Multi-focal Adenocarcinoma of the Lungs

September, 2017

I had Multi-focal Adenocarcinoma of the lungs. My long – time surgeon, Dr. Henning Gaissert saw the nodule in my last CT Scan. He had already had a conference with my oncologist Dr. Jennifer Temel, her assistant and my radiologist Dr. Henning Willers. We (Dave and I) talked about a plan for me and it wouldn’t be surgery. They had another plan. But first I learned that the name of my cancer had been changed, renamed by how it presents itself. It’s now called Multi-focal Adenocarcinoma of the Lungs.

The reason that my cancer has been renamed is because researchers have learned to differentiate between different types of lung cancers and how they all present themselves and where they present themselves within the lung area. And I now know that it is also a chronic disease. It is NSCLC (non-small cell lung cancer) and it might reappear again.

https://www.webmd.com/lung-cancer/lung-cancer-types#1

Multi-focal adenocarcinoma.
Multi-focal Adenocarcinoma

Since 1997 when I had my first lung cancer, I have had 3 other cancers, a total of 6 lung tumors. One of those times was in 2007 when I had my left upper lung and lingula surgically removed. This new cancer is along the staple line of that operation. It is considered a new primary cancer because it is believed that after a 10 year period it would not be a metastasis.

My doctors decided that I would have Stereotactic Body Radiation (SBRT), a new way of delivering x-rays. Briefly, it uses different types of focused radiation beams with much lower energy intensity than older methods.

Unlike diabetes, another chronic illness that can be controlled with medicines, Multi- focal Adenocarcinoma of the lungs has no  medicines that will control it nor any preventive treatments. And the majority of people who get this do not survive for a long time. I was so lucky that an accident, years ago, led me to have an Xray of my side. An unexpected shadow was picked up. That shadow was a small tumor and it was found early. Because of yearly follow-ups we have been able to keep on top of them. But it is very rare to survive twenty years. I can’t tell you how fortunate and lucky I feel. http://146.66.99.90/~lallo400/my20yearscancer/non-small-cell-lung-cancer/

“SBRT: Stereotactic Body Radiation Therapy (SBRT) is a technique for directing multiple beams of high dose radiation very precisely to a tumor, using coordinates provided by radiologic imaging. This non-invasive therapy delivers photon radiation from numerous angles to focus at one point, similar to a magnifying glass. It is used to treat tumors in the body, most commonly in the lung, liver, pancreas, head and neck region, and spine. The therapy generally involves 1–5 treatments (known as “fractions”) delivered via a high-tech radiation treatment machine called a True Beam machine (Varian) . Patient immobilization is critical for accurate targeting and reproducibility in each treatment.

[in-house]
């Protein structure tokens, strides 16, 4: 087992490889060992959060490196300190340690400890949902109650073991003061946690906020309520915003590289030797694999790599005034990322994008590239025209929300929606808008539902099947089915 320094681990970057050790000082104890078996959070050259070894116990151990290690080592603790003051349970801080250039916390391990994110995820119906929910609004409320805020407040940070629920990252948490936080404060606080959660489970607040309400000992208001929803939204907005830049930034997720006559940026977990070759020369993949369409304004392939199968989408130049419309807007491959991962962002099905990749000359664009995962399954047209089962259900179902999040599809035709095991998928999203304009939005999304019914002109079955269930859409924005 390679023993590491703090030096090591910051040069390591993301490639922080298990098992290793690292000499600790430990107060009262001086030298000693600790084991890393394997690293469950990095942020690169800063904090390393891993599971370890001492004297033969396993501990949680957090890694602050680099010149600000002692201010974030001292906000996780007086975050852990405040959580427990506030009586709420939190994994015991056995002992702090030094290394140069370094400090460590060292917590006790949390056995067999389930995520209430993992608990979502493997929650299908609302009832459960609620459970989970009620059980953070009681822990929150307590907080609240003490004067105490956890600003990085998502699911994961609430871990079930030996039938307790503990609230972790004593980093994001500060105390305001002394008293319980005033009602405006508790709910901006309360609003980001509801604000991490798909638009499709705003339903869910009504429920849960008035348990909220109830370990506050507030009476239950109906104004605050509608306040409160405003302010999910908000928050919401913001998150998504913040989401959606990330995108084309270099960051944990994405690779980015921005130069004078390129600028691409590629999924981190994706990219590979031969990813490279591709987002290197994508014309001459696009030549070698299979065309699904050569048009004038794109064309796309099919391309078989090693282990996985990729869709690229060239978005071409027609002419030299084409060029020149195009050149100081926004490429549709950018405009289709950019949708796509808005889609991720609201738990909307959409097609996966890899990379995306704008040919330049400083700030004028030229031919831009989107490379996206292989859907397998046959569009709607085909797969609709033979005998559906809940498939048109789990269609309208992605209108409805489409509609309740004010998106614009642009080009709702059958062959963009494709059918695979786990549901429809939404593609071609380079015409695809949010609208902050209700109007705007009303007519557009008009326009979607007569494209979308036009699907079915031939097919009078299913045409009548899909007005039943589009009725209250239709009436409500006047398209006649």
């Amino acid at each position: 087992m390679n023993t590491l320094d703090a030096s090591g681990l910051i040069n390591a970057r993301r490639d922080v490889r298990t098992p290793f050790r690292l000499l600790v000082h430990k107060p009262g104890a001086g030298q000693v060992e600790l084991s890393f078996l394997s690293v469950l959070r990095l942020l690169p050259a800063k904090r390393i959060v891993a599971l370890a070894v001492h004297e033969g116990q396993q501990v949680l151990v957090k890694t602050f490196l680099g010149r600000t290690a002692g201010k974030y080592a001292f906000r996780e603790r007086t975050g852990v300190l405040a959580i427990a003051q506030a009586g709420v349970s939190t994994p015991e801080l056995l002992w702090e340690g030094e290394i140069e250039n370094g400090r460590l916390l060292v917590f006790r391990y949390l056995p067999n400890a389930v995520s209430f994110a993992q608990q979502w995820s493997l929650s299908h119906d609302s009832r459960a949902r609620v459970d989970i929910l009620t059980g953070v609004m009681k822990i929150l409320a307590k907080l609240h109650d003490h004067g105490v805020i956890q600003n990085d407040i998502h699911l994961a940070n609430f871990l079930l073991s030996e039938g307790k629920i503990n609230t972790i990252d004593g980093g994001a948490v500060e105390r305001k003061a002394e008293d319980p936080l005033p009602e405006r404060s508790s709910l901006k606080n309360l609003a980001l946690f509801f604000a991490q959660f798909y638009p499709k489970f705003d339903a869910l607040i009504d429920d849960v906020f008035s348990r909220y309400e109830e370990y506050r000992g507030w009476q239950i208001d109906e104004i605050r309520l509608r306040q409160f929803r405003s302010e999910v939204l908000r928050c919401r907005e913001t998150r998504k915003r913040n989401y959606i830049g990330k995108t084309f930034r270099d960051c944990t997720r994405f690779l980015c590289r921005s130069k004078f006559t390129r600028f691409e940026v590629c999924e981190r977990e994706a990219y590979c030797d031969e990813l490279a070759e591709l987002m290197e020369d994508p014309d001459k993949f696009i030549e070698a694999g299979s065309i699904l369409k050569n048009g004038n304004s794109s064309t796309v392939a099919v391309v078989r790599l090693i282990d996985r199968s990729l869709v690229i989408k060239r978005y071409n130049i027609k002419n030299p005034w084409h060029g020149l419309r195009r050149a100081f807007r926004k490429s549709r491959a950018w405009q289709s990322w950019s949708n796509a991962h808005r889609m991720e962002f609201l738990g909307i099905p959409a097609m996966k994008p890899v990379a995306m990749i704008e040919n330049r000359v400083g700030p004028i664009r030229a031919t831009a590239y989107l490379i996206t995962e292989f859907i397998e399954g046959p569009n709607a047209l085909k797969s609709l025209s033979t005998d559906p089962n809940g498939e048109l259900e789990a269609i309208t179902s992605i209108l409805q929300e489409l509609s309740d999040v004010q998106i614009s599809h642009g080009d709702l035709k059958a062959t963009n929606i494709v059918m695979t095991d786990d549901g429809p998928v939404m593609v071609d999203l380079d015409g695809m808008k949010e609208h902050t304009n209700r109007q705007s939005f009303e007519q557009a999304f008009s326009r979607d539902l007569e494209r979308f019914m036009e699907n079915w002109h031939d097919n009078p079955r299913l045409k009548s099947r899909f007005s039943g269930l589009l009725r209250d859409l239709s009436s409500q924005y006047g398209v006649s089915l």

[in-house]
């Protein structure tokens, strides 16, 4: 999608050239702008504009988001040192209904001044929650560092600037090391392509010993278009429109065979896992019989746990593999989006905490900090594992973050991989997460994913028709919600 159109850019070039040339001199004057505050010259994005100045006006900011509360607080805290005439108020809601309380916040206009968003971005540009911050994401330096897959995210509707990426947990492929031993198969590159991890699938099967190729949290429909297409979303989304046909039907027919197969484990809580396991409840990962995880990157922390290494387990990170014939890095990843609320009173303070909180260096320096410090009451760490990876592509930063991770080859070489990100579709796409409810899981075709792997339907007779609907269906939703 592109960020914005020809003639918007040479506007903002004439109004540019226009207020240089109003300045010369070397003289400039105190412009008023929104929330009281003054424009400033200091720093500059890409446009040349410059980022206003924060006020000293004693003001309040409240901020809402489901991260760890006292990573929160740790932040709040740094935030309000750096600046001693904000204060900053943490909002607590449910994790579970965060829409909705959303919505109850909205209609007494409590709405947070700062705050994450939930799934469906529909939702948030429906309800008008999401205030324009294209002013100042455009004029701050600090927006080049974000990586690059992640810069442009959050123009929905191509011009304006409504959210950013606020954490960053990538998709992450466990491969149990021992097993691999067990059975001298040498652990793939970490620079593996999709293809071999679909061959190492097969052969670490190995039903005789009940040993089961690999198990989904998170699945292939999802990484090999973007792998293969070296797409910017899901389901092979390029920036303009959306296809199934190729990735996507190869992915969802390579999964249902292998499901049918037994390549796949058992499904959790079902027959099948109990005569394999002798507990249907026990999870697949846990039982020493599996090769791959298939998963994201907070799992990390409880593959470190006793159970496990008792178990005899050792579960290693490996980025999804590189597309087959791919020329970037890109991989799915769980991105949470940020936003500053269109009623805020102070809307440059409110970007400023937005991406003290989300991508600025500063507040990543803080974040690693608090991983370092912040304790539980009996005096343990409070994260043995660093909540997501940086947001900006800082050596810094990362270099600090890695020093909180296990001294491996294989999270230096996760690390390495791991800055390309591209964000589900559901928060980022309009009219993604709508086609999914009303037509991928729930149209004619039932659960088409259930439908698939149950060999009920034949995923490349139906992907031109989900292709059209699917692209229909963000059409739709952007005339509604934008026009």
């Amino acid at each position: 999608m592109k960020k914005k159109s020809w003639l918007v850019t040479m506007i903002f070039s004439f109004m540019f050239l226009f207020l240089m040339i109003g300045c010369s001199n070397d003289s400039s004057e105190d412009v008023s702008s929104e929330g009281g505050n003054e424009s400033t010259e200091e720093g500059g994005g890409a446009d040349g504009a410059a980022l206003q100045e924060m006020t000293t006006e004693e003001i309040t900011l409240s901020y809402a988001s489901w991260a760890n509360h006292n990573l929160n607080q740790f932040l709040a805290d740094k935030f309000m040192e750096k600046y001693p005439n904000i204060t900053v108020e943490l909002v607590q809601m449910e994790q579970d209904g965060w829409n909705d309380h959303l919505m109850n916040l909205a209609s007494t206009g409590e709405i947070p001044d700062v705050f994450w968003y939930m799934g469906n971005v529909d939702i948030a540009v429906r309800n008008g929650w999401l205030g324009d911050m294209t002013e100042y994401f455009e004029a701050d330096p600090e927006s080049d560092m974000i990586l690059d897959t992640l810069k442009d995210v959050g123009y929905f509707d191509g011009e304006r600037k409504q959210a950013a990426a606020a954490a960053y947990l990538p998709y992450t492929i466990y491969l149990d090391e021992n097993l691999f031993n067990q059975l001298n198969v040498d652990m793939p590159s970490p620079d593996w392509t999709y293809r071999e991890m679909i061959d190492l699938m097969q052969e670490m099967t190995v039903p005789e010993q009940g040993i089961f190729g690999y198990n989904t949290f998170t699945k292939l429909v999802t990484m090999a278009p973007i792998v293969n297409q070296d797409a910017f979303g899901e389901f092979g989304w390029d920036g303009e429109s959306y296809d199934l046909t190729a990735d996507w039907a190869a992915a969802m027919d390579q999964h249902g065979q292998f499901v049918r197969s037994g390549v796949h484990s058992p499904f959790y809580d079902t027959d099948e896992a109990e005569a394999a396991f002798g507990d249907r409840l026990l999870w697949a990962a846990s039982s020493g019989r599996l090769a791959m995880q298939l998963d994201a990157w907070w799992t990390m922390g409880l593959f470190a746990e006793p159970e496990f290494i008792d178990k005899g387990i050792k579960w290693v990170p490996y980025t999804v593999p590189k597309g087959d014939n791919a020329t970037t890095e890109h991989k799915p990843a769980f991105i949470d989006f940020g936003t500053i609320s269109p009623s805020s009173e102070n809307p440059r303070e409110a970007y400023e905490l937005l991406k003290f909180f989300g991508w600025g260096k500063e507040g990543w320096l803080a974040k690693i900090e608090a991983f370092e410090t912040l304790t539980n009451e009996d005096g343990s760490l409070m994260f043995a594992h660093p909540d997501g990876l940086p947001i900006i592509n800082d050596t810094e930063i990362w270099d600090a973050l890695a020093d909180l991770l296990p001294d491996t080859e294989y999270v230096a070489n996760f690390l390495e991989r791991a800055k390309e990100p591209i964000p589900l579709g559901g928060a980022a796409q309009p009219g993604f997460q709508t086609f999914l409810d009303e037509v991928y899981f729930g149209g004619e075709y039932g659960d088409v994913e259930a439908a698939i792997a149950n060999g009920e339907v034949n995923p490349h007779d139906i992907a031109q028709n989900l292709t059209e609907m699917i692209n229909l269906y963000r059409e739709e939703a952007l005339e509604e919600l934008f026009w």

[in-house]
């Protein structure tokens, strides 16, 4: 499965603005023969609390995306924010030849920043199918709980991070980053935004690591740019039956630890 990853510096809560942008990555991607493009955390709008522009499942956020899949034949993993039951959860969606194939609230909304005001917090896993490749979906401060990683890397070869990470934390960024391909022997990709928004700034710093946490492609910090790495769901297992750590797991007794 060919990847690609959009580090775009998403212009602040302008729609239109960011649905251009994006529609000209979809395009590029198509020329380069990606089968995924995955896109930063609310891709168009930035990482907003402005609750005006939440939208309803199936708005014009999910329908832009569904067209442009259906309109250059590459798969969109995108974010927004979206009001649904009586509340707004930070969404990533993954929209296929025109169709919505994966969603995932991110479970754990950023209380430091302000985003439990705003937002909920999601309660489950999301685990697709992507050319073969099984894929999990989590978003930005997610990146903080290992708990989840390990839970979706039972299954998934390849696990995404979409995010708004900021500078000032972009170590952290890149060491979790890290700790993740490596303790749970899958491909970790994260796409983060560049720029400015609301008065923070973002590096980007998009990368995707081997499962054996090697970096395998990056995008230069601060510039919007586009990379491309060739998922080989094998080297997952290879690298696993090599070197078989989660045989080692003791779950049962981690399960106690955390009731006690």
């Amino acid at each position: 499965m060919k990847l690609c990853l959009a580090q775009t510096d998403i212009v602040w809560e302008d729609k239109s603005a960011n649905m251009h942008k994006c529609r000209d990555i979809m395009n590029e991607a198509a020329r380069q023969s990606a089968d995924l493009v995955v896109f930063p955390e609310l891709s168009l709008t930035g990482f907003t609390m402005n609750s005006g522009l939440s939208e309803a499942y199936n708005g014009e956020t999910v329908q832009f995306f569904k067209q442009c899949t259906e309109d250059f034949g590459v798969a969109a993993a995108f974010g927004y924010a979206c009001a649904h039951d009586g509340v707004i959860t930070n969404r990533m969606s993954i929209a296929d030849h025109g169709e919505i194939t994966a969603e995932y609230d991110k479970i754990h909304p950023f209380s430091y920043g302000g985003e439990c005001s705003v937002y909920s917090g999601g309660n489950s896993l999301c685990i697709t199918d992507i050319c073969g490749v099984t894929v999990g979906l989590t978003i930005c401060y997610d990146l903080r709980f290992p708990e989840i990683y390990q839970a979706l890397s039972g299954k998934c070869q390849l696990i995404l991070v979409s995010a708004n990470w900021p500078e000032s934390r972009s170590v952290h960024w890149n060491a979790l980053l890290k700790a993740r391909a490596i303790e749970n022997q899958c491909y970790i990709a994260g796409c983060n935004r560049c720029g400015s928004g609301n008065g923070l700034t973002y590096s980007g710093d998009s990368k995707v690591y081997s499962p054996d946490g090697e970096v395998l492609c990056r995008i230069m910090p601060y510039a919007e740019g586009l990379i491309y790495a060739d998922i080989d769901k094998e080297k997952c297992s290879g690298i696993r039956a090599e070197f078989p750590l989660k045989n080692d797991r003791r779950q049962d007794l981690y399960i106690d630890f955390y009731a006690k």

By using a large number of unique beams and by changing the dose and time of individual beams, the beams can pass through healthy tissue, precisely targeting a tumor. And this helps prevent a lot of damage to surrounding tissue.It has revolutionized the way lung cancers are treated by greatly increasing the chances of getting rid the tumor while minimizing any risks.

Photons have no mass and no charge and therefore travel easily through the target. As long as there aren’t any major organs in the way it is an excellent course for treatment for many people. And you are not radioactive after.

I never floundered with their suggestions about what they thought was the best solution with this new cancer. I didn’t have to think over a million options. There weren’t any as good as SBRT, not for me, which is very discouraging when you think about it but at least it’s an option.

I have heard many people, myself included; say that “cancer is like a roller coaster.” It’s no joke. At times I feel like my heart turns in on itself, numbing any feeling of fear or loss of hope. And at other times I feel a sense of elation, of hope, of great love. Hope tastes delicious, like the first lick of chocolate ice cream after a very long winter.

After you come out of the cancer closet there is an unusual amount of attention paid to you. You are the star!!  Friends, doctors, hospital staff telephone receptionist, and most importantly your family and friends. They are your ministers of caring and they will be with you throughout. They will ask over and over how you feel, bring you food, flowers, etc. And you inhale every glorious bit of it with a hungry appetite. So when I have a doctor’s appointment it is a positive thing. The attention and assessment of the next step are all part of the feedback loop that makes this intrusion into your life more bearable. This is the roller coaster car going uphill.

Some people think that if I turn this over to a higher power I would be either cured or have an easier time.  But I just can’t. I know that a lot of people have a hard time understanding this. My only niece was murdered a couple of years before my first cancer and six months later my mother passed away. I feel that if there were a higher power it would have interceded. Since then I have struggled with finding an answer.

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  1. Pingback: CT Scans - Tests for Cancer| Cancer blog| My Twenty years

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